Name: Sweet Caroline.
Name one place. Well, Wembley, for starters. It’s the song of the England women’s Euro 2022 triumph. Lioness Chloe Kelly broke off a post-match interview to join a team singalong, and Radio 1 have been playing it every hour to celebrate.
Name another. It was also played at Boris and Carrie Johnson’s wedding party at the weekend. And Emma Raducanu joined in with fans singing it after her US Open win last year.
How did it start? Where it began, I can’t begin to knowing.
You could Google it, though. No, those are the opening lyrics.
OK, but I meant: by what route did Sweet Caroline become such an all-round sporting-and-nuptial anthem? Neil Diamond released it as a standalone single in May 1969, but it proved so overwhelmingly popular that it was hastily added to later pressings of the album he’d put out a month earlier.
Is it about football? No. Diamond claimed it was inspired by a magazine cover featuring John F Kennedy’s young daughter, Caroline, on a horse.
Is it about three-day eventing? It’s a love song, apparently about Diamond’s then-wife Marcia, only her name didn’t have the right number of syllables.
So what is the football connection? The song has long featured at sporting events – the Boston Red Sox have played it at every home game since 2002. It also became popular at Northern Ireland football matches, rugby league games, cricket matches, and among Chelsea and Aston Villa fans.
And then? Then Wembley DJ Tony Parry played it when England’s men beat Germany during Euro 2020.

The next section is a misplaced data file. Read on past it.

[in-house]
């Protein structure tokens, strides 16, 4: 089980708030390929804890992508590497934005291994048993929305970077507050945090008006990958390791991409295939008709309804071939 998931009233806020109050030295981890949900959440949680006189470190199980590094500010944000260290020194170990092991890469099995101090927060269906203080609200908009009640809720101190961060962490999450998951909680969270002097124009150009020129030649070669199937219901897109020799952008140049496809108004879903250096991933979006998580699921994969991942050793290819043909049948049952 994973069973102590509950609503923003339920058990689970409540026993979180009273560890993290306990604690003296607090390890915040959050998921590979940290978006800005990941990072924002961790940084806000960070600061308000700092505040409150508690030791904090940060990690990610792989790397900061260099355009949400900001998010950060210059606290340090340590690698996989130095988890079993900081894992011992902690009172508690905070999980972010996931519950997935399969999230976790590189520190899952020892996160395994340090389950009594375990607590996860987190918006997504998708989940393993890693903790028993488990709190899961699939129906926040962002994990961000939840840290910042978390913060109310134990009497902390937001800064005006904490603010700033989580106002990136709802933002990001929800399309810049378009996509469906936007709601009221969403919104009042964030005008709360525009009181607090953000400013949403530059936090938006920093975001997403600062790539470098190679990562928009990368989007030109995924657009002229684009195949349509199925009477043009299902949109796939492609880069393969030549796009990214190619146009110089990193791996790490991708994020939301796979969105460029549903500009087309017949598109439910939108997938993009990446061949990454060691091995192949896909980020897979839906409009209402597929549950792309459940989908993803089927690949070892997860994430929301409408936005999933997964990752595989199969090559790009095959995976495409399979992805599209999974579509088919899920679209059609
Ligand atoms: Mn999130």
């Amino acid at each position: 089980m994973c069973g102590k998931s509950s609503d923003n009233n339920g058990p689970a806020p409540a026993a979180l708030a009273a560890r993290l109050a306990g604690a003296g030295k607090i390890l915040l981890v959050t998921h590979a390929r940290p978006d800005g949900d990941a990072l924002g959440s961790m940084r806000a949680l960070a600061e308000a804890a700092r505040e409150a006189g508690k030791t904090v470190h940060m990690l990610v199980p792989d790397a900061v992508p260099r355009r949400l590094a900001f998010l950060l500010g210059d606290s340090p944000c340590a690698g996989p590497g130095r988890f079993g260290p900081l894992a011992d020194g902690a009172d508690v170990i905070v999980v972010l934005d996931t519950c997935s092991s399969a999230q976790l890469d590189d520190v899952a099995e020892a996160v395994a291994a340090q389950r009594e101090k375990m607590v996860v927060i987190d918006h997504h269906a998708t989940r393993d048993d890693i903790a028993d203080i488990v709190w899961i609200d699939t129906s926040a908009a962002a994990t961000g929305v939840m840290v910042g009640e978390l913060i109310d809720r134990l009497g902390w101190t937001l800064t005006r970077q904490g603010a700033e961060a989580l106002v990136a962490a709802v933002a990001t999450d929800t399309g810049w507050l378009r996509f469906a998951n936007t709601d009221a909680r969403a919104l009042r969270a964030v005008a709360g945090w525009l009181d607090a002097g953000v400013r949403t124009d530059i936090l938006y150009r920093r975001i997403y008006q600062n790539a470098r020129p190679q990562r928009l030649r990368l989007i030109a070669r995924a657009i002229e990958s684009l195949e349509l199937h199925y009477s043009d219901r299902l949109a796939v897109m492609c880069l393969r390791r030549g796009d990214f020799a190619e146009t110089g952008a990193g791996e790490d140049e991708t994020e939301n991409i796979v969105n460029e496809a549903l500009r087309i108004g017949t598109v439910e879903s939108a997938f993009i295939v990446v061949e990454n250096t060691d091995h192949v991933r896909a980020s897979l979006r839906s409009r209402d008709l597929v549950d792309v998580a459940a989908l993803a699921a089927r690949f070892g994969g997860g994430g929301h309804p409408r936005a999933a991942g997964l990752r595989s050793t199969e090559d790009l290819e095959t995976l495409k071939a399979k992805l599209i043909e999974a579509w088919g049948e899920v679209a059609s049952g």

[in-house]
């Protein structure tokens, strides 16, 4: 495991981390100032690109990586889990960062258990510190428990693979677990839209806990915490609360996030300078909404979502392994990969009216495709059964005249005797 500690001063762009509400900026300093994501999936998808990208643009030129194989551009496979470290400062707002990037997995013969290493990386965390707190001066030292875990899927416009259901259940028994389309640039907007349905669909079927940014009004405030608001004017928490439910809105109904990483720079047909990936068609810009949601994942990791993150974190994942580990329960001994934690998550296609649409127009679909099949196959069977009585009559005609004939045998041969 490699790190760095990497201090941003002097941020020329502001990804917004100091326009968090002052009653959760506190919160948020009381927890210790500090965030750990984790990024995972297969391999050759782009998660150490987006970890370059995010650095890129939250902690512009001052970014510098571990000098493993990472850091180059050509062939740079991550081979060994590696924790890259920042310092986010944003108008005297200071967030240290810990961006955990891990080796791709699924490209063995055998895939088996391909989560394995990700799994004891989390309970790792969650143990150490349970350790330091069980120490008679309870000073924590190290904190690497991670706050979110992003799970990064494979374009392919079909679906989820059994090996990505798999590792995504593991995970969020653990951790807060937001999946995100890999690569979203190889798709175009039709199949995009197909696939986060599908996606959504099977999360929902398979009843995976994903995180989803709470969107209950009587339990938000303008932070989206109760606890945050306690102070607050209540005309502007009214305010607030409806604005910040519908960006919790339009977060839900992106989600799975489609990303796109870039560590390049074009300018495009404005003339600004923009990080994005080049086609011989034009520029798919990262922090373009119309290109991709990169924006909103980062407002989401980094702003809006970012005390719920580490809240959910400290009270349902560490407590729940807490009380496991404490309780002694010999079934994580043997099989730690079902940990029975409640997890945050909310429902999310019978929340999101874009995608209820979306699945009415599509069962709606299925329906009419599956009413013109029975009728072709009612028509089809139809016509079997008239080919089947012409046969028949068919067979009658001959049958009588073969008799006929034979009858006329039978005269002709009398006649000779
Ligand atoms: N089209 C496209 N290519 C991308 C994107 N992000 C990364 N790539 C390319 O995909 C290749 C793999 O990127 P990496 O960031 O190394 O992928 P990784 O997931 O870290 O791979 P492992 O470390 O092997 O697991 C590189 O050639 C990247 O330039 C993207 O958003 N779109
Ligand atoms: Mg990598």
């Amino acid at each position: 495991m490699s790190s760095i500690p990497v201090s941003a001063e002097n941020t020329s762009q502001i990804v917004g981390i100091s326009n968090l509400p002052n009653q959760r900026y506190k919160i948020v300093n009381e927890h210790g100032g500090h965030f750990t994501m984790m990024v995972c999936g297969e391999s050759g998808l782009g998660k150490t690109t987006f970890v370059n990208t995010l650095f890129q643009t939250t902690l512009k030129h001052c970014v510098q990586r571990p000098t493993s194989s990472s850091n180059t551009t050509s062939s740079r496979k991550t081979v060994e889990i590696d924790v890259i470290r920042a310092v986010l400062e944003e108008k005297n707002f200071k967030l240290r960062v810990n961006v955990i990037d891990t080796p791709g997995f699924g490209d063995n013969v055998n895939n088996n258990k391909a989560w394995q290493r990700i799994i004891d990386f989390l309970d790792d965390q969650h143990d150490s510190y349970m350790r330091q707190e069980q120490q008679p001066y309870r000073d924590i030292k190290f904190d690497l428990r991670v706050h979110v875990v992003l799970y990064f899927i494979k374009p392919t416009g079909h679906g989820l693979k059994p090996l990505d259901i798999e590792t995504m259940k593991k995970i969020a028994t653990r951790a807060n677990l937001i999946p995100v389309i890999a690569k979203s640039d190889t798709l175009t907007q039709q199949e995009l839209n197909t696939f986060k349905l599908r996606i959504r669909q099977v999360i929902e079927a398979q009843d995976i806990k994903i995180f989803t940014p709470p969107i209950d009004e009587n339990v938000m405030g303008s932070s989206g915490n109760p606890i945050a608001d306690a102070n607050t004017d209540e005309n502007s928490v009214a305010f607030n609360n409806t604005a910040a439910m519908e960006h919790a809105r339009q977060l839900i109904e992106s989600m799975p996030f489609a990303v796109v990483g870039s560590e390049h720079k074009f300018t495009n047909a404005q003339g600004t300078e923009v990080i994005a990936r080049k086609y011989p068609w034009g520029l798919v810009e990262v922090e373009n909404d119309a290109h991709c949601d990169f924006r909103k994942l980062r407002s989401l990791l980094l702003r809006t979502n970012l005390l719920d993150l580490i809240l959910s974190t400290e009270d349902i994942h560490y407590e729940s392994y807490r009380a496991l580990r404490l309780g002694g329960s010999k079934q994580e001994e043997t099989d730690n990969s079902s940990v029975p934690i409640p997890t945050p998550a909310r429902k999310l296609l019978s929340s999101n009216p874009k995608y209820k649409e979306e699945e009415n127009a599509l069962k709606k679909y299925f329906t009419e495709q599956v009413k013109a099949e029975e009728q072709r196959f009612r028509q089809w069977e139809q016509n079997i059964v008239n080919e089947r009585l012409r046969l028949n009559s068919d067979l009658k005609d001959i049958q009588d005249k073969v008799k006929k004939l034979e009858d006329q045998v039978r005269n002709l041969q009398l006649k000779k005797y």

Why Sweet Caroline? “I was going to play Vindaloo, but went with my gut,” he said. Sweet Caroline went to No 20, and England were bested by Italy in the final.
So it’s a song about losing? Not any more. As the soundtrack to the Lionesses’ amazing Euro 2022 run and their victory over Germany in the final on Sunday, it’s now about winning.
What about this Johnson wedding party? Boris and Carrie reportedly danced to Sweet Caroline before 150 guests in the grounds of the Daylesford Estate; she in a hired gown, he presumably looking like a haystack in a suit.
And has it been heard anywhere else recently? Rod Stewart sang the Neil Diamond hit at the platinum jubilee concert, apparently at the Queen’s request.
What is it about this song? Like all good anthems it has a simple melody, words that everybody knows and a certain raw emotional power you won’t find in, say, I’m Forever Blowing Bubbles.
Do say: “Good times never seemed so good.”
Don’t say: “Actually, I remember good times seeming considerably better than this.”